Viewing blog posts written by Jack Stewart

Why Not California #8: More solar companies producing elsewhere to sell to California

Posted by Jack Stewart, on March 3, 2009

It looks like Tennessee just attracted a $1 billion solar manufacturing facility and 500 accompanying jobs from a German solar firm, Wacker Chemie, and an Associated Press story hints that the Volunteer state put up a $50 million incentive package to recruit the high-wage company.  This news adds to a previously announced $1.2 billion investment from another solar firm, Hemlock Semiconductor, looking to produce solar products in Clarksville, Tennessee.

Why is it that little old unsophisticated Tennessee can attract $2.2 billion in solar power investments and the home of solar and other green power mandates can sit and watch its unemployment numbers skyrocket to the country's third worst rate - 10.1 percent - and leave behind an economy-altering number of manufacturing jobs?  Didn't Gov. Arnold Schwarzenegger and then-Assembly Speaker Nunez promise that California's global warming mandate would create tens of thousands of new green jobs in the Golden State?  And didn't the California Air Resources Board in its economic analysis of AB 32 say that "implementing the recommended measures will have an overall positive impact on economic growth in California"?  Peer reviews shot many holes in the analysis and disputed AB 32's "riskless free-lunch" and now we've seen states such as Tennessee, Oregon and Nevada begin to attract these very high-wage manufacturing jobs and create hundreds of green careers for their working families.

Could one of the main answers be that business costs are so high in California that we will never see significant green investments; that workers in other states will be the chief beneficiaries of California's environmental mandates and that California's brightest and best are fleeing to states that put a high priority on economic growth?  The latest cost of doing business survey by the Milken Institute finds that operating costs for California manufacturers are 38 percent higher than for their competitors in Tennessee.  Is it any wonder that investments in industries that create high-wage jobs routinely bypass California?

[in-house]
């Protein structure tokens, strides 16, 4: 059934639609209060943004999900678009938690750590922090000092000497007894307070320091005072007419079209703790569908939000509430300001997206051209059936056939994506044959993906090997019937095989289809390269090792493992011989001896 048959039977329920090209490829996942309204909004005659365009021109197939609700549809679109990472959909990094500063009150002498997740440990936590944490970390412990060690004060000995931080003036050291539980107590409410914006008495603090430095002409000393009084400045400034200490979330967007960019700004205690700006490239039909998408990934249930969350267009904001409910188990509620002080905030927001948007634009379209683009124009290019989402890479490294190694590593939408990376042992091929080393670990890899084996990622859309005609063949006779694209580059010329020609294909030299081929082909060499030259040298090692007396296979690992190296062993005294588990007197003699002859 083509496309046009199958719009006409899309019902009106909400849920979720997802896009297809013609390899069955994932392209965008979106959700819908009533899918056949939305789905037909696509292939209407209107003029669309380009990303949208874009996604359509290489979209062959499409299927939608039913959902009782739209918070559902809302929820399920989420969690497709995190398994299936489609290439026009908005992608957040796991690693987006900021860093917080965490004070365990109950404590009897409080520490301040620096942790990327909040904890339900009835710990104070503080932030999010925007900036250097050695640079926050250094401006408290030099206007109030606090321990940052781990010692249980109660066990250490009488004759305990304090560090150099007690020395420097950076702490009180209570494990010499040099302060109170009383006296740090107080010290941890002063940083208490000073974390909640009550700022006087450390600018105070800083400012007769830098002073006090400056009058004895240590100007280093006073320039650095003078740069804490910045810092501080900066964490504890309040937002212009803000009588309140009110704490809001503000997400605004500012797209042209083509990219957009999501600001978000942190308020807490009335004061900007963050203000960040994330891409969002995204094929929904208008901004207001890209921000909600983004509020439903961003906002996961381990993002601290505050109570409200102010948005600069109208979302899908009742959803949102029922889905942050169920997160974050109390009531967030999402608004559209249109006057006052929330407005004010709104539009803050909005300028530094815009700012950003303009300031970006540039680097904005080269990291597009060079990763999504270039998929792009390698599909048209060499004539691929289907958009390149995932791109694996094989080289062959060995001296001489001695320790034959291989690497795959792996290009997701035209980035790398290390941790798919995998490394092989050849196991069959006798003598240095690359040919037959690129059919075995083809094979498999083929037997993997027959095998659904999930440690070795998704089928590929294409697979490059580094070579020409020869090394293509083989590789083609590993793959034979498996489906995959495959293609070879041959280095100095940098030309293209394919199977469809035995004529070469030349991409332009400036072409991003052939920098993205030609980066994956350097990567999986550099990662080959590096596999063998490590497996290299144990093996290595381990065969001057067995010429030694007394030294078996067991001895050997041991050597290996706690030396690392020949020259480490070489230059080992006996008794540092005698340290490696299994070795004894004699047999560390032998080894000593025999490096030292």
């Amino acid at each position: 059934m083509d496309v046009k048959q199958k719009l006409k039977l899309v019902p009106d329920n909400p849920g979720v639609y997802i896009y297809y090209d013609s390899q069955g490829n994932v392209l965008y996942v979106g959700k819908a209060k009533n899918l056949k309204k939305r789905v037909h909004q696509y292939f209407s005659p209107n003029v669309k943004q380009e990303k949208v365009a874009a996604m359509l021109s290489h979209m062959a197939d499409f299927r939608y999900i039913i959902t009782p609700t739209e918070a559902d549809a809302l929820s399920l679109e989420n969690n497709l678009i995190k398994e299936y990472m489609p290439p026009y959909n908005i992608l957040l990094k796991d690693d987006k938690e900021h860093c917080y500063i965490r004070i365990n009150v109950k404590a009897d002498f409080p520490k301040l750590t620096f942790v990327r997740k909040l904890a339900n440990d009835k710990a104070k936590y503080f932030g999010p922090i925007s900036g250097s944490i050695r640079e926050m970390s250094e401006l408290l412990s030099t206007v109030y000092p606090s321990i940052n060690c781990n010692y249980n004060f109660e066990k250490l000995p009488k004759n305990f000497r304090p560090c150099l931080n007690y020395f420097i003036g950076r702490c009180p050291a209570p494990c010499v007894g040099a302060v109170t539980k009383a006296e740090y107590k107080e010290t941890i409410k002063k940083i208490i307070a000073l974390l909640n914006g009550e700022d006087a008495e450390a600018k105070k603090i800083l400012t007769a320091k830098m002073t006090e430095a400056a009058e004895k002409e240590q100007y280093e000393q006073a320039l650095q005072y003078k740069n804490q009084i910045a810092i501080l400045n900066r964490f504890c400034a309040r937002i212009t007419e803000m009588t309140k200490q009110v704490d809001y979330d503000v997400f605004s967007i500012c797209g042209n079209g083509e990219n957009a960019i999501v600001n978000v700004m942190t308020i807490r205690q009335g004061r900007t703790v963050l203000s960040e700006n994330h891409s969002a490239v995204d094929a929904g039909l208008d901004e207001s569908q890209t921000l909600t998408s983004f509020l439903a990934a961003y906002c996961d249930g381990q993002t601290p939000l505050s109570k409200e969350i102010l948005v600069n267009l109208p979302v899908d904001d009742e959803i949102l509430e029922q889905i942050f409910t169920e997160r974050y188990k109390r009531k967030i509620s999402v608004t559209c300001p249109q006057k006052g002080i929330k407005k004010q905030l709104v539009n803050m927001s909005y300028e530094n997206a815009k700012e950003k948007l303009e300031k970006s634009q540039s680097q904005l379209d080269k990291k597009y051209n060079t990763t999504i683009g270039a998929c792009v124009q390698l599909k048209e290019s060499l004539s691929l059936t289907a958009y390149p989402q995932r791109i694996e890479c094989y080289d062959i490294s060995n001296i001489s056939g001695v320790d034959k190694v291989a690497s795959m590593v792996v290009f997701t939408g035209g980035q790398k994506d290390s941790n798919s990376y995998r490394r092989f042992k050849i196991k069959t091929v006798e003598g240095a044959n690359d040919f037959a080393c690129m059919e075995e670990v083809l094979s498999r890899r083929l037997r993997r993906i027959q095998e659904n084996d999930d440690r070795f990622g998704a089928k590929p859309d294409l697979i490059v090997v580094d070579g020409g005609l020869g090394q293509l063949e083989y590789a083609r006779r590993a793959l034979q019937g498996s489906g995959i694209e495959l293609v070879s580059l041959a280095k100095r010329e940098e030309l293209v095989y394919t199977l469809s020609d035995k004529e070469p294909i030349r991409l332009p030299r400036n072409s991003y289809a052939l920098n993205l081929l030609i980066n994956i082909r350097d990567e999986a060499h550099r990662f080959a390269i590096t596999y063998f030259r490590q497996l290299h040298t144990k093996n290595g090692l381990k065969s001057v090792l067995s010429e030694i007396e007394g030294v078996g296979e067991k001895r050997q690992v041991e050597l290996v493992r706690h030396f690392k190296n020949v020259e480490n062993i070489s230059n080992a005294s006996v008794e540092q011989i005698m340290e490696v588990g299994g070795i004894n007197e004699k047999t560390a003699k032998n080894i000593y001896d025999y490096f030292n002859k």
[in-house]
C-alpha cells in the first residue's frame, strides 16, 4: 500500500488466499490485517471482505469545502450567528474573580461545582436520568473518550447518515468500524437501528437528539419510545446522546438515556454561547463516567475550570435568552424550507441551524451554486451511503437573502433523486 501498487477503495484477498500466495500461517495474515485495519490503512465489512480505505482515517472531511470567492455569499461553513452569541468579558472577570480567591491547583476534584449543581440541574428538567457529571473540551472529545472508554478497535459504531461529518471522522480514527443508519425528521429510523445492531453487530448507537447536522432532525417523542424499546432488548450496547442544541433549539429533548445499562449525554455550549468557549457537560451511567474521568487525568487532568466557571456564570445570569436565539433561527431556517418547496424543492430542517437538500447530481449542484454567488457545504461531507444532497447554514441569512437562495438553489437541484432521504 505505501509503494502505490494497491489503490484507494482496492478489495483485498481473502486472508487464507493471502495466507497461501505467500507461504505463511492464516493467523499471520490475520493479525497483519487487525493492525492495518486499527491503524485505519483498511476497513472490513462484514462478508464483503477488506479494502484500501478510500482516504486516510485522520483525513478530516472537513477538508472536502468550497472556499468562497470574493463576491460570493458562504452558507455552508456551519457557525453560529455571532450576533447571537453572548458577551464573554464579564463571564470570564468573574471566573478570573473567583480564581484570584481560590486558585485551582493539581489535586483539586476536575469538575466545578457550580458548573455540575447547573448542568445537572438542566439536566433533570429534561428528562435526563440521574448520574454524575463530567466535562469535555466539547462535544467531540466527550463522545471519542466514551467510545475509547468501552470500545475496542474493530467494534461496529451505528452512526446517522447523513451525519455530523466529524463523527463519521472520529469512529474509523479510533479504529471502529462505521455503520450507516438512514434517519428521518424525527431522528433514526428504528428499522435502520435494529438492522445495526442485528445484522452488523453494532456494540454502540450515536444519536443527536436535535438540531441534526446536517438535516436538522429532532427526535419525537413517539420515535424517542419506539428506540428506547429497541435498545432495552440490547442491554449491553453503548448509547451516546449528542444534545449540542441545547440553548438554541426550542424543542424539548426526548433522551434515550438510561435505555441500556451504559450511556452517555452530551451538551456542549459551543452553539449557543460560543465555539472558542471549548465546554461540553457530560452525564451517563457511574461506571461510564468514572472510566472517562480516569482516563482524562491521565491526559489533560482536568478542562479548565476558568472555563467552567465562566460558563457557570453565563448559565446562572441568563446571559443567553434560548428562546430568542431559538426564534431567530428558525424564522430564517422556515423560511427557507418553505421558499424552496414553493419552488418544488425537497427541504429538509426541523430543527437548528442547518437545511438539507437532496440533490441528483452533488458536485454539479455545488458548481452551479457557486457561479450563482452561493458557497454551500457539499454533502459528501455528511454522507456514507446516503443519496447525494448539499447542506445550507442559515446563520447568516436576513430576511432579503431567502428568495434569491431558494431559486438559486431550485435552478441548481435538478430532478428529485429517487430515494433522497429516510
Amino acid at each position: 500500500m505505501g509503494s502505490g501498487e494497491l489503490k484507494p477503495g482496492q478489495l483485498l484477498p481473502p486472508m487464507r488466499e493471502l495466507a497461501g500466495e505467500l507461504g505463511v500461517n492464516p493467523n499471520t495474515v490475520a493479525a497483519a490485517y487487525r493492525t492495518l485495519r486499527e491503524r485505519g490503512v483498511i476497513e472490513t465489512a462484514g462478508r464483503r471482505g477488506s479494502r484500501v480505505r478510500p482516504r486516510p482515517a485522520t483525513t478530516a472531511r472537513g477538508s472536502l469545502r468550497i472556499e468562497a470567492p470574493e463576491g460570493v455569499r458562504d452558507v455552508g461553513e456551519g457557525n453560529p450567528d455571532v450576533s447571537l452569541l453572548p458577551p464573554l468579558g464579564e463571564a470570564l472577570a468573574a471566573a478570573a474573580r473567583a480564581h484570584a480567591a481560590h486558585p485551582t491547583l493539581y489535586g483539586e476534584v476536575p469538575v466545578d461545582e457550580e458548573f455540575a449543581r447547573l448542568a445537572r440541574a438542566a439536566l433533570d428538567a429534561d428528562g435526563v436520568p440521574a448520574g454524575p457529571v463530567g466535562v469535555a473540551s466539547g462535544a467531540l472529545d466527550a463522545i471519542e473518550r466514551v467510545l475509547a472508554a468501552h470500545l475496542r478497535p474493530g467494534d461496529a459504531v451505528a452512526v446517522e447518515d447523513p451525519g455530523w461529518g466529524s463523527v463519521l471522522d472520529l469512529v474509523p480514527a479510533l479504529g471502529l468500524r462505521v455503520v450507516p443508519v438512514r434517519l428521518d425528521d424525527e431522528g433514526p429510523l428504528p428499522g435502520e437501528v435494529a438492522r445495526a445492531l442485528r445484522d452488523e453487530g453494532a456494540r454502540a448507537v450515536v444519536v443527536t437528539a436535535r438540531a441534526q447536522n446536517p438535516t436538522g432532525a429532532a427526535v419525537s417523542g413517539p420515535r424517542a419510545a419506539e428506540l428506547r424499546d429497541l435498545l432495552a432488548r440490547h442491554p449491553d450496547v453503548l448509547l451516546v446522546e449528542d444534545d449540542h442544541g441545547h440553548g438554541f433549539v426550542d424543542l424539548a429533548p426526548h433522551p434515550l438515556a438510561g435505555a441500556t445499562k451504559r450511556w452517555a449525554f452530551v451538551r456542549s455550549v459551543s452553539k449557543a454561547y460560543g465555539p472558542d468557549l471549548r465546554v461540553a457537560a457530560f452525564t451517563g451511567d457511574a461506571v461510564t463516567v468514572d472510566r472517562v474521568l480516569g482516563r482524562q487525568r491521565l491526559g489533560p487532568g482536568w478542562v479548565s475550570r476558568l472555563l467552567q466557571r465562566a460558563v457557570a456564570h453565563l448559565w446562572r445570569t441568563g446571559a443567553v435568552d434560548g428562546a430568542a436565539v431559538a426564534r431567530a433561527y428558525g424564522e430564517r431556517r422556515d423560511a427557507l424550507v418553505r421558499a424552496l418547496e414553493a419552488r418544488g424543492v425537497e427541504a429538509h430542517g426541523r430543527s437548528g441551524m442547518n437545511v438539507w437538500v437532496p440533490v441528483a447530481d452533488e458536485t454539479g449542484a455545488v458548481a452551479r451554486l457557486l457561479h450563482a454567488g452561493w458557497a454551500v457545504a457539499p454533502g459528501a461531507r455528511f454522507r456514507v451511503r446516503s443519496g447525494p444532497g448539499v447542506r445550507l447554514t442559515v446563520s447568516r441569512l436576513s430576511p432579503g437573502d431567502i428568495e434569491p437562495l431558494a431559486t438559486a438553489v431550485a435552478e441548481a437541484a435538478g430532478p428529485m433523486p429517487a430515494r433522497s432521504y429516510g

Just look at California's record of job destruction over the past eight years.  Since January, 2001 California has eliminated 730,000 private sector jobs with an average salary of $69,000.  During that same period, California created 763,000 new private sector jobs that average only $43,200 per year.   It's time to wake up and take a whiff of the smelling salts.  This isn't working.

While we may want to gloss over theses disadvantages, bury our heads in the sand and believe that new business will come to California because of our sunny skies, beautiful scenery and a green commitment; the fact is that unless the Governor and Legislature deem improving the business climate to be as important as fixing the state budget and reducing greenhouse gas emissions, they should stop fantasizing about California leading the nation in new technology jobs and send Tennessee Governor Bredesen our congratulations and best wishes.

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Why Not California #7: California-based company banking on Las Vegas solar manufacturing

Posted by Gino DiCaro, VP, Communications on Feb. 25, 2009

Read this Las Vegas Sun article on why a California-based company (and CMTA member), Ausra, is changing its core mission to manufacturing solar supplies (as opposed to building solar generation facilities) and producing those supplies in a neighboring state.

Here's the abbreviated version:
  1. Ausra abandoning most of its large solar facility projects in the west and now manufacturing solar equipment in existing Las Vegas facility to supply medium sized operations in California and the region.
  2. Company will supply limited new renewable supply for utilities struggling to meet California's 20-soon-to-be-33-percent renewable standard
  3. Company's only viable option is manufacturing in a cost competitive state and supplying into California's smaller energy markets
  4. Lack of funding for -- and expensive nature of -- big solar projects.
  5. "Not in my back yard" problem for new big solar sites.
  6. California's high costs put their high wage manufacturing facility in Las Vegas in the first place
Solar power is one way to reduce our coal fired energy consumption and it likely will play an increasing role in California's aggressive hunt for a growing renewable power supply.  Hopefully research will innovate cheaper ways to produce and transmit photovoltaic power so consumers and businesses in California won't have to pay largely increased costs.  The flip side of the solar movement was the almost-guaranteed new manufacturing jobs as an additional benefit.  Remember, each megawatt of solar power generated creates 20 manufacturing jobs per year, but we've already seen three solar manufacturers pop up in Oregon and one here in California, Opti-Solar, recently layed off 105 of its employees.

As high operational costs persist, venture capital dries up and unrealistic environmental goals prevail, Californians will reap few of the purported economic and environmental benefits we've heard so much about in the renewable power arena.   Just ask Ausra in Nevada, Opti-Solar in California or 3 Solar manufacturers in Oregon.

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